The Samsung Galaxy S III has finally arrived, and its got an advanced feature called Auto Haptic that uses vibration to create engaging physical response in downloaded 3rd party apps.  With Auto Haptic, you can feel the sling stretch as you fling an angry bird and feel the impact of a grenade explosion in a first person shooter game (be sure to check out our list of recommended apps that work great with Auto Haptics!)  Auto Haptic is based on Immersion’s Reverb technology, which automatically creates haptic effects by monitoring the application’s audio track.  In most Galaxy S III handsets, the feature is turned off by default, but the settings menu gives users flexibility to use Auto Haptics only in apps that you want.  Which means if you like haptics while you’re playing your favorite shooter game, but not so much while you’re listening to your music player, then you just select the apps you want for haptics via the settings.  The great news is that Auto Haptic actually has very little impact on battery life, which is a common concern among users.  And if you enjoy experimenting with haptics, be sure to check out the S III’s feature that lets you create custom vibration ringtones.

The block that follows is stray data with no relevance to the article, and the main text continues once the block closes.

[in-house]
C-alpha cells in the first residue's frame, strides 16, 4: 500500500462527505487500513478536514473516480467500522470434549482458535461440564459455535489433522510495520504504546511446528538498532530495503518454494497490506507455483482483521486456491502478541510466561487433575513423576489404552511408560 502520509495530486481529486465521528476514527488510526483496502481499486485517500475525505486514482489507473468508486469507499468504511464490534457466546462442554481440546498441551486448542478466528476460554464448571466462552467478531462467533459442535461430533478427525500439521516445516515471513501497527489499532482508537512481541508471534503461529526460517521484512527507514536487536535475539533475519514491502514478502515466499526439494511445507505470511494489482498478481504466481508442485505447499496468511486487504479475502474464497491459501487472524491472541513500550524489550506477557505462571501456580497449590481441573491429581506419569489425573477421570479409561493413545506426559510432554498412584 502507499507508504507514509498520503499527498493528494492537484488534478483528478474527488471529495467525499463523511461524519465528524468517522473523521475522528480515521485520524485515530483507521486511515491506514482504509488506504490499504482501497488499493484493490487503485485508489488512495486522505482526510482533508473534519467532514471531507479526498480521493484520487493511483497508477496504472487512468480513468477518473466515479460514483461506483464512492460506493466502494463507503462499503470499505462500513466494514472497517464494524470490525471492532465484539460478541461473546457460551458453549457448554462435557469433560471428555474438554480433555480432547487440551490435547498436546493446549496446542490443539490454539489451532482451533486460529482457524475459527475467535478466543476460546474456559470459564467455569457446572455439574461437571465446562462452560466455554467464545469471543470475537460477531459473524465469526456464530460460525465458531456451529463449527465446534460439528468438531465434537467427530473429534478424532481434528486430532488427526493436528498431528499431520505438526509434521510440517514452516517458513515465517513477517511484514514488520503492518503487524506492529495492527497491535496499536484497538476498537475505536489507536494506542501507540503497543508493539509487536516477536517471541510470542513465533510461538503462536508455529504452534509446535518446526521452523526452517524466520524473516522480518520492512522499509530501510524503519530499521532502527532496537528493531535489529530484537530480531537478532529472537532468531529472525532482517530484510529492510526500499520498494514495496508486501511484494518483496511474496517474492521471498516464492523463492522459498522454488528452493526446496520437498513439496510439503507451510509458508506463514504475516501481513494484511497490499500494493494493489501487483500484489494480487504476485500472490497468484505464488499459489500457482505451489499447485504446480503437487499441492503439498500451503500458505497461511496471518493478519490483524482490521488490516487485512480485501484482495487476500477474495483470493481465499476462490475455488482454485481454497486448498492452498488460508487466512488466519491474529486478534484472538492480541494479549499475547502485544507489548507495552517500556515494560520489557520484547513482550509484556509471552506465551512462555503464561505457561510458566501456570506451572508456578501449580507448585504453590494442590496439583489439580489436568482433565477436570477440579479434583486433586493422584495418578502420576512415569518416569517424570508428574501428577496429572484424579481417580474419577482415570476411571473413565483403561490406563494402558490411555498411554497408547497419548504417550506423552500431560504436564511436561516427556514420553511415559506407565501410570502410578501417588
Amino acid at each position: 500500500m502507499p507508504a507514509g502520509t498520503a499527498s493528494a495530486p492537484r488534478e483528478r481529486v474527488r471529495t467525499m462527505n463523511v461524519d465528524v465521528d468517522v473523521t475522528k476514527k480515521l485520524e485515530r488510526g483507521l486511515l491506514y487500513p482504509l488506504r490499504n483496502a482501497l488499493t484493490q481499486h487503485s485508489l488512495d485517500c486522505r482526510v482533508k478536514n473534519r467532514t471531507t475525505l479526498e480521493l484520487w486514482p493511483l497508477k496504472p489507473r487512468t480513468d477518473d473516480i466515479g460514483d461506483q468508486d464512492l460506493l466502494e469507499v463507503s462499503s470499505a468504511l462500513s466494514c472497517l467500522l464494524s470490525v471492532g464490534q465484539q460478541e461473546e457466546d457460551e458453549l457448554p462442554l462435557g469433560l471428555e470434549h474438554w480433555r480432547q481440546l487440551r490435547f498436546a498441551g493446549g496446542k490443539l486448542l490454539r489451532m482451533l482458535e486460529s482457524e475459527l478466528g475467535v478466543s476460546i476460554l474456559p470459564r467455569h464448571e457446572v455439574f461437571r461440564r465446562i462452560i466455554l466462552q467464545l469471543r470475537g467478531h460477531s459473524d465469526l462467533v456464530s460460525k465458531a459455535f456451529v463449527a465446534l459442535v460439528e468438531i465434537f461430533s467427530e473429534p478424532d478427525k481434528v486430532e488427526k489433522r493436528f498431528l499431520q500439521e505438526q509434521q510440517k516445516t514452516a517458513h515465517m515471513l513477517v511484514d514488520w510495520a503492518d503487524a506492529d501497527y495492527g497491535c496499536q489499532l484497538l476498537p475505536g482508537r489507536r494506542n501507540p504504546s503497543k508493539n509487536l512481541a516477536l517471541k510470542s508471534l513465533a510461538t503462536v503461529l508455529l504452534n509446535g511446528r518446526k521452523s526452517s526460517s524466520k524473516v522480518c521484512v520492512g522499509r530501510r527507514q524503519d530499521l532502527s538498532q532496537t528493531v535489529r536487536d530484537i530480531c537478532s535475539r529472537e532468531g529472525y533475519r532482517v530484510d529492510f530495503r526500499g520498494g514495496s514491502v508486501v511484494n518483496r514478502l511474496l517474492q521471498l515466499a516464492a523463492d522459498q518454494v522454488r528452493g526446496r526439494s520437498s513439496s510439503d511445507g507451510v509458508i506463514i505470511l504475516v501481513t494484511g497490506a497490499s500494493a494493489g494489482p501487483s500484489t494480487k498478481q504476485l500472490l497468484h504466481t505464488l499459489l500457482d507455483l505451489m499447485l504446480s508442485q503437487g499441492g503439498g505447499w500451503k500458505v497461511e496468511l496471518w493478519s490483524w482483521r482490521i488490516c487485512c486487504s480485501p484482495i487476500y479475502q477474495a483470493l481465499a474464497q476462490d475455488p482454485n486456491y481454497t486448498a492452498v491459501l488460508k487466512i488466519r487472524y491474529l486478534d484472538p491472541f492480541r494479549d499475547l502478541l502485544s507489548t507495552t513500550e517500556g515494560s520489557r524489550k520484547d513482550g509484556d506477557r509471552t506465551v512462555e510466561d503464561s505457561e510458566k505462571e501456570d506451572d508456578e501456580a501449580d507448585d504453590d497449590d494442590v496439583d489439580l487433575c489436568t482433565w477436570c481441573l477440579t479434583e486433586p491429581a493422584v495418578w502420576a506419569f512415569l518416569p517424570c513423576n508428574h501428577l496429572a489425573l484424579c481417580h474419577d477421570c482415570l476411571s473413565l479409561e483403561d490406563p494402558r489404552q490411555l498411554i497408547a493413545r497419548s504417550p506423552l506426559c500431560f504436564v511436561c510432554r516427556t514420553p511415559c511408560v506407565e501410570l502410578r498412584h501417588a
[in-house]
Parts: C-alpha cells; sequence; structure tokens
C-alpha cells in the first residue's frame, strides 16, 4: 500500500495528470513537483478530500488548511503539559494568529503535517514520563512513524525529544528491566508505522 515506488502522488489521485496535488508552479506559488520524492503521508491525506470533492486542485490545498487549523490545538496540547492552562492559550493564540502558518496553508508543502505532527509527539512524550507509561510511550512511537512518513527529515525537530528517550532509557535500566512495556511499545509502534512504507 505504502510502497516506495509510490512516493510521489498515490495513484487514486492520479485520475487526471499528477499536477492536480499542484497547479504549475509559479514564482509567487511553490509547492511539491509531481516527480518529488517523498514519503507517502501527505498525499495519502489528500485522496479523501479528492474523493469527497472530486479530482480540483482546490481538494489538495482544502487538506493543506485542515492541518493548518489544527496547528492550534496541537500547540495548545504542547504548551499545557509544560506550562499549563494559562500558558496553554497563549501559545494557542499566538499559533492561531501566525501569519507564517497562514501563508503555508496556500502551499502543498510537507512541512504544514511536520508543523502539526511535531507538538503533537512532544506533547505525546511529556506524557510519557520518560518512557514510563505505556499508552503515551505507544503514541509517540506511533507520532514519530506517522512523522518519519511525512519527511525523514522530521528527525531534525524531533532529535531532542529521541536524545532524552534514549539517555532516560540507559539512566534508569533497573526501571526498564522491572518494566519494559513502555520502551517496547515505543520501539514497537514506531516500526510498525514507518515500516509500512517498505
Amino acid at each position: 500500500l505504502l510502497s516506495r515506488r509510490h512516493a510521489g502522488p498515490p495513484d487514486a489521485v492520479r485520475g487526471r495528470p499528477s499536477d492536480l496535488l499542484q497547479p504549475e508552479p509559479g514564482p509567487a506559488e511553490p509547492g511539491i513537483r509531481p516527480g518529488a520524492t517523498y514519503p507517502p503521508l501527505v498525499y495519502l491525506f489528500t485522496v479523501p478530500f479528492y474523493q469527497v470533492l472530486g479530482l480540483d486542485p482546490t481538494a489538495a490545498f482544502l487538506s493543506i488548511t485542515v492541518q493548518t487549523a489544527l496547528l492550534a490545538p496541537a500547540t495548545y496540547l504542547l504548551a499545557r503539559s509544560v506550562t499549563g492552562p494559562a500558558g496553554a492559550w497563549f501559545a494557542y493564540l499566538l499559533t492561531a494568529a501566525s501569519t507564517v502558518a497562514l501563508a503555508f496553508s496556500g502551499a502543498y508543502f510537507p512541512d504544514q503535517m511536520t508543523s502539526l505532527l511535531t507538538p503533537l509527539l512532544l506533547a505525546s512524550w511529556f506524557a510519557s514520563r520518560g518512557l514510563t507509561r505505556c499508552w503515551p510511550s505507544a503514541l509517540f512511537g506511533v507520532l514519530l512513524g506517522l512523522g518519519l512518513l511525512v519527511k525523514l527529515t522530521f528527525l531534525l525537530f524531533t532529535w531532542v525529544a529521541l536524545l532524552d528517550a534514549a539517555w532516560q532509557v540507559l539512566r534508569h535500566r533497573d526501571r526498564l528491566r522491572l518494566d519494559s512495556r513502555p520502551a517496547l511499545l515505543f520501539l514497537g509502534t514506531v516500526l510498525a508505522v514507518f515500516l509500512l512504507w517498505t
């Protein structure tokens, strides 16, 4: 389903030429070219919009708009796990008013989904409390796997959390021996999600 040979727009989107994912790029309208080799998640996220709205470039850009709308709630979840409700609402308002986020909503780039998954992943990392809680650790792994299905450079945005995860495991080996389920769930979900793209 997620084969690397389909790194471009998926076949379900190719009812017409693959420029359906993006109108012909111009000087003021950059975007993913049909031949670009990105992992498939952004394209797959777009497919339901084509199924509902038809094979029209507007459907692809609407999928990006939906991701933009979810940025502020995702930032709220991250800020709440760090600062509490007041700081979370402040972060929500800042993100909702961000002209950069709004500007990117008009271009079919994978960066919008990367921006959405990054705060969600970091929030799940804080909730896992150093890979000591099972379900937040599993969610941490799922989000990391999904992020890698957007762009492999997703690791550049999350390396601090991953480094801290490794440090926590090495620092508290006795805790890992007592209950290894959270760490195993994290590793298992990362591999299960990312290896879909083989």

In the meantime, here’s how you can customize Auto Haptic on your Samsung Galaxy S III:

From your home screen, select “Settings:

The Settings icon on the Galaxy S III home screen


Once you’re in Settings, click on Sound (Under Device Settings):

Settings Menu


Scroll down to the bottom of your Sound menu, until you see Auto Haptics, which by default is turned off.  Enable Auto Haptics by sliding the switch into the on position and then enter the Auto Haptic Menu:

By default Auto Haptic is turned off

To enable Auto Haptic, move the slider into the “On” position


Here’s the Auto Haptic menu, it displays all your downloaded apps.  By clicking on the check boxes, you can enable Auto Haptic for the apps you want, and turn it off for those you don’t:

Select which apps you want enabled with haptics